How Can We Help Inattentive Children?
Are your students lost looking out the window? Or staring into space? Use these smart strategies for pulling a distracted child with ADHD back into the learning zone.
Decrease the Distractions
Face the inattentive child’s desk away from high traffic areas of the classroom. Also, put any classroom aquariums, pets or other potentially distracting displays behind the student, rather than in the line of sight.
If there is something that you want kids to remember, be sure that you are physically close to them when you speak. You may need to use touch where appropriate. A hand on the shoulder works well. Be sure to:
- Make eye contact.
- Have their attention before you begin to speak.
- Realize that “uh-huh” doesn’t mean a whole lot.
Kids with ADHD can look you right in the eye, nod their head in agreement at the appropriate times, and “uh-huh” their way through a conversation and still have no idea what you just said. This “imitative empathy” can be misleading. She may appear to be with you, but she’s really a million miles away, occupied with her own thoughts and internal distractions. You might as well be speaking another language.
Be aware of this “uh-huh” habit. Just because she nods and grunt at the semi-appropriate cues does not mean you have made contact. Don’t assume the student understands what you are saying.
Teach Kids to Use Reflective Listening
Rather than ending every sentence with “Now, do you understand?”, which puts the child on the defensive, teach the child to say “You want me to….”, “You’re saying that…”, or other reflective statements in conversation. This will confirm to you that they have heard what you have just said, and it will also reinforce the message as they repeat it back to you. It will also be a valuable communication tool for future relationships.
Bring her Back
Periodically (and gently) remind the student to get back on task, using your voice, proximity or touch to “reel her in” from the daydream.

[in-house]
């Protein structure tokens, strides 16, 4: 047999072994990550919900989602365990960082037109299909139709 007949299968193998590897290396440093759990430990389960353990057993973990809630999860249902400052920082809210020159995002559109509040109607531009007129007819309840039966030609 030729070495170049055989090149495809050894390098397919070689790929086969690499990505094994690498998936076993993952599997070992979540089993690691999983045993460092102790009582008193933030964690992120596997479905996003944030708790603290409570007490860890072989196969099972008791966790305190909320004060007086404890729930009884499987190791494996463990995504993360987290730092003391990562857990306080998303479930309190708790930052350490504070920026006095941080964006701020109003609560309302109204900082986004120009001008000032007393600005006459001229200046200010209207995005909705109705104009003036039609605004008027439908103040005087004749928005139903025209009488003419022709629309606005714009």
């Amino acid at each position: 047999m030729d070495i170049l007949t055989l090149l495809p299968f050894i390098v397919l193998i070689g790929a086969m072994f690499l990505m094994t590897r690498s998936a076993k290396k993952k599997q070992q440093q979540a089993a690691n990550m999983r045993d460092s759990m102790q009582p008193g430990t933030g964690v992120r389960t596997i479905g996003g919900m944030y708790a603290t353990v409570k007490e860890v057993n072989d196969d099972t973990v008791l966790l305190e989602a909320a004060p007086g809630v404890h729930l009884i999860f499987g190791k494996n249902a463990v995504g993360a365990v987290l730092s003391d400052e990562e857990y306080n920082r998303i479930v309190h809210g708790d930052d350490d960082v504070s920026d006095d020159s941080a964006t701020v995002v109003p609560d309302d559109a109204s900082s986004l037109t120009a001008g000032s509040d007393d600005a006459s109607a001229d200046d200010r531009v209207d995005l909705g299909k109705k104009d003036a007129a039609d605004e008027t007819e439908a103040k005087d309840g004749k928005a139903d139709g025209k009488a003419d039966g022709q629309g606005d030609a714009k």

Make the child aware that she has a tendency to drift off into her own thoughts. Emphasize to her that this is not a bad trait; in fact it is the very essence of creative, problem-solving thinking. However, she needs to be aware of when it is happening so she can better focus on completing her work.
Offer Solutions Kids Can Use
One such solution is to quickly write down the distracting thought. This “puts it to rest,” so to speak; at the very least, it provides closure to the compulsive need to follow that tangent. After quickly jotting down what she is thinking, the student can return to her work with less time spent off task.
Allow Enough Time
Keep in mind that timed tests are not going to be a good indicator of the ADHD without student’s actual ability. Allow extra time for these students to complete tests and classwork. Such an “extra time required” statement may even need to be included in the student’s IEP.
Recognize Different Thinking Styles
Children with ADHD, with or without hyperactivity, are not and will never be linear thinkers. There is no need to try and force them to become linear thinkers, and too much time and resources have been wasted in the attempt to do just that. They simply need to be able to return to the point of departure when the situation calls for it.